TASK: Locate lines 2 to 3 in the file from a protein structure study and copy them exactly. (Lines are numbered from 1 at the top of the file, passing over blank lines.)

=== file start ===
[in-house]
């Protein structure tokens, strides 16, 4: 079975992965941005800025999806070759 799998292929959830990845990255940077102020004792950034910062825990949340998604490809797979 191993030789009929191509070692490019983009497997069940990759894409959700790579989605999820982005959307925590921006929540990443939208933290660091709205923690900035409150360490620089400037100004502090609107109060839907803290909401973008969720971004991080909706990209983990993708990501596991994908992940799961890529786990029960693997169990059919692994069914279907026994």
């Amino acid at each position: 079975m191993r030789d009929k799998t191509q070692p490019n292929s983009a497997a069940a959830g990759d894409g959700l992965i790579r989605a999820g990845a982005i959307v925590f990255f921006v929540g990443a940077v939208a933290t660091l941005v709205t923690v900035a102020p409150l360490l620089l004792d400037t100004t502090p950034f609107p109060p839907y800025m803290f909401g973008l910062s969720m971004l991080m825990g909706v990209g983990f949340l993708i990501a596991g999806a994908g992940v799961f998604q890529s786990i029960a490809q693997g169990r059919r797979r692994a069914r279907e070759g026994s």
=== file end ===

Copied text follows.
């Protein structure tokens, strides 16, 4: 079975992965941005800025999806070759 799998292929959830990845990255940077102020004792950034910062825990949340998604490809797979 191993030789009929191509070692490019983009497997069940990759894409959700790579989605999820982005959307925590921006929540990443939208933290660091709205923690900035409150360490620089400037100004502090609107109060839907803290909401973008969720971004991080909706990209983990993708990501596991994908992940799961890529786990029960693997169990059919692994069914279907026994």
């Amino acid at each position: 079975m191993r030789d009929k799998t191509q070692p490019n292929s983009a497997a069940a959830g990759d894409g959700l992965i790579r989605a999820g990845a982005i959307v925590f990255f921006v929540g990443a940077v939208a933290t660091l941005v709205t923690v900035a102020p409150l360490l620089l004792d400037t100004t502090p950034f609107p109060p839907y800025m803290f909401g973008l910062s969720m971004l991080m825990g909706v990209g983990f949340l993708i990501a596991g999806a994908g992940v799961f998604q890529s786990i029960a490809q693997g169990r059919r797979r692994a069914r279907e070759g026994s």